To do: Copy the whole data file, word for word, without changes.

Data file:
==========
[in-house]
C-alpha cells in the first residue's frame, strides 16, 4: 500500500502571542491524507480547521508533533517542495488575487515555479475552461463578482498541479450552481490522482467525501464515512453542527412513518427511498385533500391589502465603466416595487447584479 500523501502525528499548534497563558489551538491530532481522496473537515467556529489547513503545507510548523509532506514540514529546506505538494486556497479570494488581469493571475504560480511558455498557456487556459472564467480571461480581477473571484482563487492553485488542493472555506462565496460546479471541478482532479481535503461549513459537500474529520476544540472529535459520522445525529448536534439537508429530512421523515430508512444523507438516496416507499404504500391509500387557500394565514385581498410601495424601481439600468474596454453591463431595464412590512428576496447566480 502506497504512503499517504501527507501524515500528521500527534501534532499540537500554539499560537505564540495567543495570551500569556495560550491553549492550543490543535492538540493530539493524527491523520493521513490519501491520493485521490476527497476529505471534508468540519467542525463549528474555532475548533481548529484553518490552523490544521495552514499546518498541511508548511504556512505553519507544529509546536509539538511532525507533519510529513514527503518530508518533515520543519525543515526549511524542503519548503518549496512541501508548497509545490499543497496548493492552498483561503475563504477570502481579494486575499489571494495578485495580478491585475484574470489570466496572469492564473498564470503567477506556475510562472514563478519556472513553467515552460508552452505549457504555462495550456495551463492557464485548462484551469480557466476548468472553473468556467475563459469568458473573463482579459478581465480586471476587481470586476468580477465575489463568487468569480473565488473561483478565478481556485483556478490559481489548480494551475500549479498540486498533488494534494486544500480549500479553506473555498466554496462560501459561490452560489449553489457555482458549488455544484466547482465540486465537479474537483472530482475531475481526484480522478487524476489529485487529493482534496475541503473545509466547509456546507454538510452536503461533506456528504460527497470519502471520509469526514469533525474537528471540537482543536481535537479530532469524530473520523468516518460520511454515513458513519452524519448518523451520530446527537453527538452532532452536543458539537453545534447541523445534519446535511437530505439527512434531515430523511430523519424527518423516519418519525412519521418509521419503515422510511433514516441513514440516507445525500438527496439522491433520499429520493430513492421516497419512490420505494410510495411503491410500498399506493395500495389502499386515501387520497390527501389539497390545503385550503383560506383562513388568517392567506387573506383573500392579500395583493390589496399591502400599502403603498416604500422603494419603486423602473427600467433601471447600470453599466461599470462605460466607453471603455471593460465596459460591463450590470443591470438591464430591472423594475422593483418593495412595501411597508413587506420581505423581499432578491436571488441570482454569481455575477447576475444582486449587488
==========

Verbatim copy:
[in-house]
C-alpha cells in the first residue's frame, strides 16, 4: 500500500502571542491524507480547521508533533517542495488575487515555479475552461463578482498541479450552481490522482467525501464515512453542527412513518427511498385533500391589502465603466416595487447584479 500523501502525528499548534497563558489551538491530532481522496473537515467556529489547513503545507510548523509532506514540514529546506505538494486556497479570494488581469493571475504560480511558455498557456487556459472564467480571461480581477473571484482563487492553485488542493472555506462565496460546479471541478482532479481535503461549513459537500474529520476544540472529535459520522445525529448536534439537508429530512421523515430508512444523507438516496416507499404504500391509500387557500394565514385581498410601495424601481439600468474596454453591463431595464412590512428576496447566480 502506497504512503499517504501527507501524515500528521500527534501534532499540537500554539499560537505564540495567543495570551500569556495560550491553549492550543490543535492538540493530539493524527491523520493521513490519501491520493485521490476527497476529505471534508468540519467542525463549528474555532475548533481548529484553518490552523490544521495552514499546518498541511508548511504556512505553519507544529509546536509539538511532525507533519510529513514527503518530508518533515520543519525543515526549511524542503519548503518549496512541501508548497509545490499543497496548493492552498483561503475563504477570502481579494486575499489571494495578485495580478491585475484574470489570466496572469492564473498564470503567477506556475510562472514563478519556472513553467515552460508552452505549457504555462495550456495551463492557464485548462484551469480557466476548468472553473468556467475563459469568458473573463482579459478581465480586471476587481470586476468580477465575489463568487468569480473565488473561483478565478481556485483556478490559481489548480494551475500549479498540486498533488494534494486544500480549500479553506473555498466554496462560501459561490452560489449553489457555482458549488455544484466547482465540486465537479474537483472530482475531475481526484480522478487524476489529485487529493482534496475541503473545509466547509456546507454538510452536503461533506456528504460527497470519502471520509469526514469533525474537528471540537482543536481535537479530532469524530473520523468516518460520511454515513458513519452524519448518523451520530446527537453527538452532532452536543458539537453545534447541523445534519446535511437530505439527512434531515430523511430523519424527518423516519418519525412519521418509521419503515422510511433514516441513514440516507445525500438527496439522491433520499429520493430513492421516497419512490420505494410510495411503491410500498399506493395500495389502499386515501387520497390527501389539497390545503385550503383560506383562513388568517392567506387573506383573500392579500395583493390589496399591502400599502403603498416604500422603494419603486423602473427600467433601471447600470453599466461599470462605460466607453471603455471593460465596459460591463450590470443591470438591464430591472423594475422593483418593495412595501411597508413587506420581505423581499432578491436571488441570482454569481455575477447576475444582486449587488